As Taliban attacks on Afghan government forces are almost daily in Kabul and the rest of the country, and deadly attacks against civilians, schools, universities and maternity hospitals, a new round of negotiations will begin. open in Doha on January 5.
Last February, the United States and the Taliban agreed to an agreement: the withdrawal of American troops, on condition that the Islamist movement opens negotiations with the Afghan government. The first cycle opened in September, but was not successful. Can we expect something today from this new negotiating session?
With Margaux Benn, independent journalist, who works in particular with Arte, Le Figaro, or France 2.
Margaux Benn recently produced:
A report on Afghan students under daily fear of Taliban attacks (ARTE, 19/12/2020) – https://www.arte.tv/fr/videos/101508-000-A/etudier-a-kaboul-dans -the-fear-of-the-taliban /
A report in the Kapisa region. Six years after the departure of the French troops, what memory have they left with the Afghan forces and the population in this region? (France 24, 4/12/2020) – https://www.france24.com/fr/émissions/billet-retour/20201204-afghanistan-la-kapisa-six-ans- après-le-départ-des-troupes -french? ref = tw
“Kabul, April 5, 2020: fresco depicting a handshake between Zalmay Khalilzad, American representative for the negotiations of agreements with the Taliban, and Mullah Abdul Ghani Baradar” (via France 24) •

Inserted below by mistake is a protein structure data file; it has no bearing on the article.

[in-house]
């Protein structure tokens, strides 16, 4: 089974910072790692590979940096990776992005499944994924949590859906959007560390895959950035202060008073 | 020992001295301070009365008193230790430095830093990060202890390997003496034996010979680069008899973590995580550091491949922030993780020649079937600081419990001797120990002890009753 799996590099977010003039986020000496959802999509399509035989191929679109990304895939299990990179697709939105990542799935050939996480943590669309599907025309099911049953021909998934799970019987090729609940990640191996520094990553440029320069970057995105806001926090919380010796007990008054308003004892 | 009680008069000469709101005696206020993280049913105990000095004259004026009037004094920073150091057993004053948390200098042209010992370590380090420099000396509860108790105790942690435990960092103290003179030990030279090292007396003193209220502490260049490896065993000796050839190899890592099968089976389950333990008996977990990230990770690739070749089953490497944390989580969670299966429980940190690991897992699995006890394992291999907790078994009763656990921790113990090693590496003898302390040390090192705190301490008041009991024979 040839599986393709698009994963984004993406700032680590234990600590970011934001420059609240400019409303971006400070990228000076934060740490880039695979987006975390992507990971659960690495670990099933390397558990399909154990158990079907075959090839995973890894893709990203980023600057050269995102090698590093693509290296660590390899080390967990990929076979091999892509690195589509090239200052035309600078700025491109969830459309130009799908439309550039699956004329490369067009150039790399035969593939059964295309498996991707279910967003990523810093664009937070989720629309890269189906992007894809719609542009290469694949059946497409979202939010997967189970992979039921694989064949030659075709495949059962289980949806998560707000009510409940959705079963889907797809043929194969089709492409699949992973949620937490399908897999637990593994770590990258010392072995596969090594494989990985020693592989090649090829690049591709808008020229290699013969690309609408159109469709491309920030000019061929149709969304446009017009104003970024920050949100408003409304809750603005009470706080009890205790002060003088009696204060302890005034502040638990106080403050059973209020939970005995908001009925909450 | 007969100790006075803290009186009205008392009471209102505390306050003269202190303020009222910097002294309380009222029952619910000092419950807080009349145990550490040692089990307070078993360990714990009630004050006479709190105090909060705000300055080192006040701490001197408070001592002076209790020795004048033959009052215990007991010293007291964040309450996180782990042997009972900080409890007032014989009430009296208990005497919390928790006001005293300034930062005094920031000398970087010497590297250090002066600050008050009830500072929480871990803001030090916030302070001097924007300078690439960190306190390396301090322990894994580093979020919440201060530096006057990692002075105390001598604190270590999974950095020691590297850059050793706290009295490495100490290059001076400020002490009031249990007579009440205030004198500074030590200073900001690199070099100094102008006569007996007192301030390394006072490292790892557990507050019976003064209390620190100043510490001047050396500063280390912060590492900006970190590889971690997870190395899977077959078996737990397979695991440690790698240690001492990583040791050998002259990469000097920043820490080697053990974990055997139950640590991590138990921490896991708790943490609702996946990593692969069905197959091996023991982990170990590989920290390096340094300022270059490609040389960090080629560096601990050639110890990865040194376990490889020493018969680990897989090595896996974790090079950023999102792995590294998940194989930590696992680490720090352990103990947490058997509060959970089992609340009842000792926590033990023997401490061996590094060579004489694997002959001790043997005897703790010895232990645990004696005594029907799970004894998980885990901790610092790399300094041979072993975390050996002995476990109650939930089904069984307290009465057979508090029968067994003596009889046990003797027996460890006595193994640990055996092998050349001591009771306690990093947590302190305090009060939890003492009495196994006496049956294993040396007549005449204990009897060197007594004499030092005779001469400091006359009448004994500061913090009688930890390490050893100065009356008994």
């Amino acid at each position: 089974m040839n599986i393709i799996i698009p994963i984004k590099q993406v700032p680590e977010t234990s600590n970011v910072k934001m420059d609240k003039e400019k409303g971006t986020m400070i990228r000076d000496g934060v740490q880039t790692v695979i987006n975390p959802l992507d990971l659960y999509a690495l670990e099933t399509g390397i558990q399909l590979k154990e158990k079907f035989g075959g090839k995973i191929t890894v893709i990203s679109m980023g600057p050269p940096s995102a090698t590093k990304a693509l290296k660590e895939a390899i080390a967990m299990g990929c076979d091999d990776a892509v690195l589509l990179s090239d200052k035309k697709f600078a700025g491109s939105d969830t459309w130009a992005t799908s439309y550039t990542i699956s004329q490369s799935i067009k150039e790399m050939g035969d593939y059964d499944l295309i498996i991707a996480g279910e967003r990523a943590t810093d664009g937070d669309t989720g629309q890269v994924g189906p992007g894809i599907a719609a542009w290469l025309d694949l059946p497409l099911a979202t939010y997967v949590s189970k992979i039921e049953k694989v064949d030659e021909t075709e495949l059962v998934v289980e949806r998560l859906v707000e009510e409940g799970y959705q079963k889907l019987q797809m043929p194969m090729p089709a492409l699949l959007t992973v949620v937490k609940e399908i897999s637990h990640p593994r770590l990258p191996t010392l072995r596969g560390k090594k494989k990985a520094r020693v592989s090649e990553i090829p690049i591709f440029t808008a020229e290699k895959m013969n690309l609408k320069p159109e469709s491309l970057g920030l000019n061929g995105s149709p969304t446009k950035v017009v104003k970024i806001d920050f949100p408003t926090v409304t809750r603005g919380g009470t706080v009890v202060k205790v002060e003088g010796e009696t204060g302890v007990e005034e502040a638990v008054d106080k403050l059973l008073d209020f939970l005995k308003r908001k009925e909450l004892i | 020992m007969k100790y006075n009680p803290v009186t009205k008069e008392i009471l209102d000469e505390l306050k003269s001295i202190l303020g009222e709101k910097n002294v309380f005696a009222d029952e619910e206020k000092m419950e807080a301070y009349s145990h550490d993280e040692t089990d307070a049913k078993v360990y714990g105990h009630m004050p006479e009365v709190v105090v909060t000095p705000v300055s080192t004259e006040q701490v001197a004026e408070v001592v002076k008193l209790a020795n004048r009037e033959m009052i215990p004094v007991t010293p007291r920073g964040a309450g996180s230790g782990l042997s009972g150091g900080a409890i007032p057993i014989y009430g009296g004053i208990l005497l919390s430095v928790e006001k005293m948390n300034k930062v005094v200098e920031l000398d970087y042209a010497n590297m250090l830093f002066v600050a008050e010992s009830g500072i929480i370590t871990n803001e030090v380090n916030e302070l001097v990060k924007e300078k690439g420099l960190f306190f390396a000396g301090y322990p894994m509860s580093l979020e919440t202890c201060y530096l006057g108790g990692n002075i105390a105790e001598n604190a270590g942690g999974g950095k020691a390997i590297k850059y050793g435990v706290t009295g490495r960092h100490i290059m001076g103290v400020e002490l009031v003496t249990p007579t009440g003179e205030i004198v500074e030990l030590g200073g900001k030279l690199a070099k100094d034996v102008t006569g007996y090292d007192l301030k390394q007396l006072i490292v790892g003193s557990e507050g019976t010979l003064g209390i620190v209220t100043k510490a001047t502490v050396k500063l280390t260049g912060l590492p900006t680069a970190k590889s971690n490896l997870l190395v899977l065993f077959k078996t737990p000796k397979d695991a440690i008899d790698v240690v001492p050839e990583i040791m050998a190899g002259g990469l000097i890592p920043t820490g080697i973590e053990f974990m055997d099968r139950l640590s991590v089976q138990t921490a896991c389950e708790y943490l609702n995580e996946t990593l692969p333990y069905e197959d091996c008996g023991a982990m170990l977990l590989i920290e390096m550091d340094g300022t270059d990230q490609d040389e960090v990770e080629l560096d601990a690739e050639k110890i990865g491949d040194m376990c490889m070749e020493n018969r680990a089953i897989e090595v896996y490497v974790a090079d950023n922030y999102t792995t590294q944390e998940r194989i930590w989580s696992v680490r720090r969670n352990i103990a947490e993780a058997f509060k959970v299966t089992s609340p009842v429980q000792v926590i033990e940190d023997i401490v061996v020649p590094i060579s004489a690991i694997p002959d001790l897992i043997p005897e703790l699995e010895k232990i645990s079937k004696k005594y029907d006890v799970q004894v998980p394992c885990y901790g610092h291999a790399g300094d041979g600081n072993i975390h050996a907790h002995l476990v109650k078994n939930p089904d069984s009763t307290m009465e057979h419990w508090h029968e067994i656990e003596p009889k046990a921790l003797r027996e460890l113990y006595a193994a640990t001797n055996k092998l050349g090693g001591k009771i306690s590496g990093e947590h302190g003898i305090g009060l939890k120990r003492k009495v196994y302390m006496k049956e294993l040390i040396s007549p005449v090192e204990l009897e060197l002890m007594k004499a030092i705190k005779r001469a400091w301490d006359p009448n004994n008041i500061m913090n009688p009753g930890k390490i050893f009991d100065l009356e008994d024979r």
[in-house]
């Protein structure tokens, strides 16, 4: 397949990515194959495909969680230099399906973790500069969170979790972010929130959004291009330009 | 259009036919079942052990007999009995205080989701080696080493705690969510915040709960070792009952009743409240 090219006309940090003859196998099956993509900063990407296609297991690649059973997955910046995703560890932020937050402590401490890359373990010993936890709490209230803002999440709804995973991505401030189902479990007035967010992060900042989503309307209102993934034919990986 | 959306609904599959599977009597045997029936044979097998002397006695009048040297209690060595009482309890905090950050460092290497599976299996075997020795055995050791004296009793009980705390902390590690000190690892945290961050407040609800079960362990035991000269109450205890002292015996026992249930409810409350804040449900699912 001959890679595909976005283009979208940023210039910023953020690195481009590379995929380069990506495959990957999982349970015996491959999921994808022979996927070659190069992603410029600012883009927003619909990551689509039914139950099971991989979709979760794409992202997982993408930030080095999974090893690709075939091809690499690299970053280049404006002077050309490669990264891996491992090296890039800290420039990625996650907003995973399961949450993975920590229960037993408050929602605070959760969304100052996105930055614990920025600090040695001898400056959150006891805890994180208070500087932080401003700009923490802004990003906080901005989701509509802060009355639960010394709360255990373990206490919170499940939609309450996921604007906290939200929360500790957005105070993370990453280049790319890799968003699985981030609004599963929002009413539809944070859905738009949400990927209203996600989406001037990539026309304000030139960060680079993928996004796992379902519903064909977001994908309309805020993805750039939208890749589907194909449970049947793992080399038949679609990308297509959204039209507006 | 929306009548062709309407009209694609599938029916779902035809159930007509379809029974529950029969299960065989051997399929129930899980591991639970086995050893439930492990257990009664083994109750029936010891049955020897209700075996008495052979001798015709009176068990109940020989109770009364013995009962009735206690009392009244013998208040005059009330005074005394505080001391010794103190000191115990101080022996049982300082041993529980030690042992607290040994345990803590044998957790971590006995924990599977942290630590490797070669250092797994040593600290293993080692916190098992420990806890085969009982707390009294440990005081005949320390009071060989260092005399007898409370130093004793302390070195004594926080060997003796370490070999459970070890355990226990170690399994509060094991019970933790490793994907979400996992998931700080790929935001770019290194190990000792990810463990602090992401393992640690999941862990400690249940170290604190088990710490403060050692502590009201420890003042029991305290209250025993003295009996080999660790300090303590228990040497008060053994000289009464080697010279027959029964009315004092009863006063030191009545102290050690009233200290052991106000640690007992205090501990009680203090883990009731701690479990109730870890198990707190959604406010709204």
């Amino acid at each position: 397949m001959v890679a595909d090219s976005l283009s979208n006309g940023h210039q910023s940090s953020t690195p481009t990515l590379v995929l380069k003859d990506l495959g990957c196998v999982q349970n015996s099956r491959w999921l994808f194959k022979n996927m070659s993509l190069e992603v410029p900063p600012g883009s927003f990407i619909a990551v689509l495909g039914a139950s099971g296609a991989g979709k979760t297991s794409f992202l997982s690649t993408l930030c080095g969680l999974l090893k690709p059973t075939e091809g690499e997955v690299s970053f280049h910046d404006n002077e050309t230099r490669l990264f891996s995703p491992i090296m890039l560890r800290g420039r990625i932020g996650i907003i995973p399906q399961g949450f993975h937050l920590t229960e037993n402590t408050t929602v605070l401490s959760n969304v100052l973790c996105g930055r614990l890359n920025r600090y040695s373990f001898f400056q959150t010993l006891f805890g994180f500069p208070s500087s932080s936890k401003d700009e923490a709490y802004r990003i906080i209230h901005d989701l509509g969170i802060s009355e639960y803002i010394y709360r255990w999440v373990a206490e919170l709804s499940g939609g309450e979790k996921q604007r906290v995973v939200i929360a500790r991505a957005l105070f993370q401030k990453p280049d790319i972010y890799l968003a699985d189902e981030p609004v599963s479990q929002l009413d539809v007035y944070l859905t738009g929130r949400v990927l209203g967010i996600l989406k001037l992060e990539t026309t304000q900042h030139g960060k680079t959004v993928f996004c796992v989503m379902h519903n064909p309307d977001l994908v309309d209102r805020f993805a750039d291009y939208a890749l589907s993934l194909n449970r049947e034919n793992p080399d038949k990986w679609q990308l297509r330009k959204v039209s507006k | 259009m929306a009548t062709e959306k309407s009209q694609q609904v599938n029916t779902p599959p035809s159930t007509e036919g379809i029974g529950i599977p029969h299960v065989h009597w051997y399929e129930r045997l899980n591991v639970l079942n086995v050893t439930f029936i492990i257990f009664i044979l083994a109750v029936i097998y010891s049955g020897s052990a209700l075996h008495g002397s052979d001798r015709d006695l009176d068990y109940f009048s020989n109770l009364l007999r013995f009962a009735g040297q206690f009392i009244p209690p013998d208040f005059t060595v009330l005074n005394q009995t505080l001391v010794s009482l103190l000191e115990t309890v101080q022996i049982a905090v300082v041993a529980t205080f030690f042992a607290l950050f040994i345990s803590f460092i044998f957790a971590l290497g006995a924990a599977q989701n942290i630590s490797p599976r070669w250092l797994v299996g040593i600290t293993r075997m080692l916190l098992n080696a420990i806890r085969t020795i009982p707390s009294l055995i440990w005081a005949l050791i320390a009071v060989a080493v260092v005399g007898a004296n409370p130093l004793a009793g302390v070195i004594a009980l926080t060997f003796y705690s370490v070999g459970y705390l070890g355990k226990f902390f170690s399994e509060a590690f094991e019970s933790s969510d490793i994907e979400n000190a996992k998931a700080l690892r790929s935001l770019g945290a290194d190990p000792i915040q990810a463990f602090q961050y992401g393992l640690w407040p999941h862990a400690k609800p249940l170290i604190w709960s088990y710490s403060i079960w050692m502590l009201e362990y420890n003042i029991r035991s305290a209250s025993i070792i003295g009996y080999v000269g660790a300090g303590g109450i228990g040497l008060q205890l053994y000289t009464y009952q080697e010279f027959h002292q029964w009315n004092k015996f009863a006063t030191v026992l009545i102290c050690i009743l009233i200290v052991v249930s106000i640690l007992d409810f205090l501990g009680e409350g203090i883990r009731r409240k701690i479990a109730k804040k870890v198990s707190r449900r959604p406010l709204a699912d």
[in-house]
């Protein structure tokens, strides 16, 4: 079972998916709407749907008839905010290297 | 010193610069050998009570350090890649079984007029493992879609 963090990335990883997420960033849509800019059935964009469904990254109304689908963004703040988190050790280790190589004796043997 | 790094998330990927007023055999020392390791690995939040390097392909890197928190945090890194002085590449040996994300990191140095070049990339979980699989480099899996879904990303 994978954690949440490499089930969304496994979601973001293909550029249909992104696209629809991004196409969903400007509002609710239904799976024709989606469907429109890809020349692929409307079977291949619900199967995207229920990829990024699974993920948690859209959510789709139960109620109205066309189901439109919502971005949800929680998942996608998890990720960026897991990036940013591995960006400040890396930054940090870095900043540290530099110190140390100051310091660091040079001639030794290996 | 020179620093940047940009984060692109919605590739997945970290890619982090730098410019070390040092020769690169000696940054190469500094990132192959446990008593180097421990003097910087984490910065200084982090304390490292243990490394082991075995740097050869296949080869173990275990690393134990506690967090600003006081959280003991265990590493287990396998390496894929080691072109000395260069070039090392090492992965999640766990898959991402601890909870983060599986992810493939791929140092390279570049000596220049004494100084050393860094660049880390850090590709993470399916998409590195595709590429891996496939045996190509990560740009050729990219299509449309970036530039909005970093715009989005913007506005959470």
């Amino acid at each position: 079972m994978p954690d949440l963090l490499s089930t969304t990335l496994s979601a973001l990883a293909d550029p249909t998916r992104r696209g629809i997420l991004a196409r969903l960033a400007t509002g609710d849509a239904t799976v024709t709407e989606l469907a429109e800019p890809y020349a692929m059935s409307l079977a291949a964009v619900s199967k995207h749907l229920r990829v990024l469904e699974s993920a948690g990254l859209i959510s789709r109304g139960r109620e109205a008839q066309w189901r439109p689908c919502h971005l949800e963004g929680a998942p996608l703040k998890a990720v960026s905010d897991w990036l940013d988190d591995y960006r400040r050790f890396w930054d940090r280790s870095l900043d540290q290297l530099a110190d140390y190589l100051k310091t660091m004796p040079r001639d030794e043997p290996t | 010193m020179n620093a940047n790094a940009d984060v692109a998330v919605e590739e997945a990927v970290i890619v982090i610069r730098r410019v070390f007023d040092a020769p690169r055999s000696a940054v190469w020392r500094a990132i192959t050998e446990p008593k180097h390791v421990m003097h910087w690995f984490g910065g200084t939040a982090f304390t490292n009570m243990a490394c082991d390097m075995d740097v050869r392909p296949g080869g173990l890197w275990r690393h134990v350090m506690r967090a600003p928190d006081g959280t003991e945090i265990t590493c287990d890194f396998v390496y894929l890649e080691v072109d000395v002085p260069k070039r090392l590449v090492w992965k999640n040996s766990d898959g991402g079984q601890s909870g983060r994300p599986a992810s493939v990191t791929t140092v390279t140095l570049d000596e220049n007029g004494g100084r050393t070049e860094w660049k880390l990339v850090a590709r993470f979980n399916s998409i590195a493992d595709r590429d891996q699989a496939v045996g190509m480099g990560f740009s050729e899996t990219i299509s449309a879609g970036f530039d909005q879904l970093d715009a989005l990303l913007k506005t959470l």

Credits: Representative of Kohsar
Second part – round table on international news
2021, the year of France’s withdrawal from the Sahel?
Prime Minister Jean Castex spent New Year’s Eve 2021 with soldiers from the Barkhane force in Chad, after meeting with President Idriss Déby. Long planned, this trip was tinged with particular gravity after the death of three French soldiers in Mali on Monday, December 28.
More than ever, the question of the future of the French presence in the Sahel arises. As the first anniversary of the Pau summit approaches – bringing France together with its G5 Sahel partners – Paris suggests that its commitment in the region could change shape. In an interview given to Jeune Afrique at the end of November, Emmanuel Macron spoke of his desire to “refocus” Barkhane on “the EIGS and strictly terrorist groups” and “to accelerate the rise of the G5 Sahel”.
Should these be the first signs of disengagement? In the short term, what can we learn from Prime Minister Jean Castex’s trip to Chad? How has the security situation evolved in the Sahel in recent months? Are the national armies prepared to take over in the event of France’s gradual withdrawal? How do the populations of the region position themselves on this issue?
A discussion with Niagalé Bagayoko, political scientist, president of the African Security Sector Network, and Bakary Sambe, director of the Timbuktu Institute-#African Center for Peace Studies, Dakar.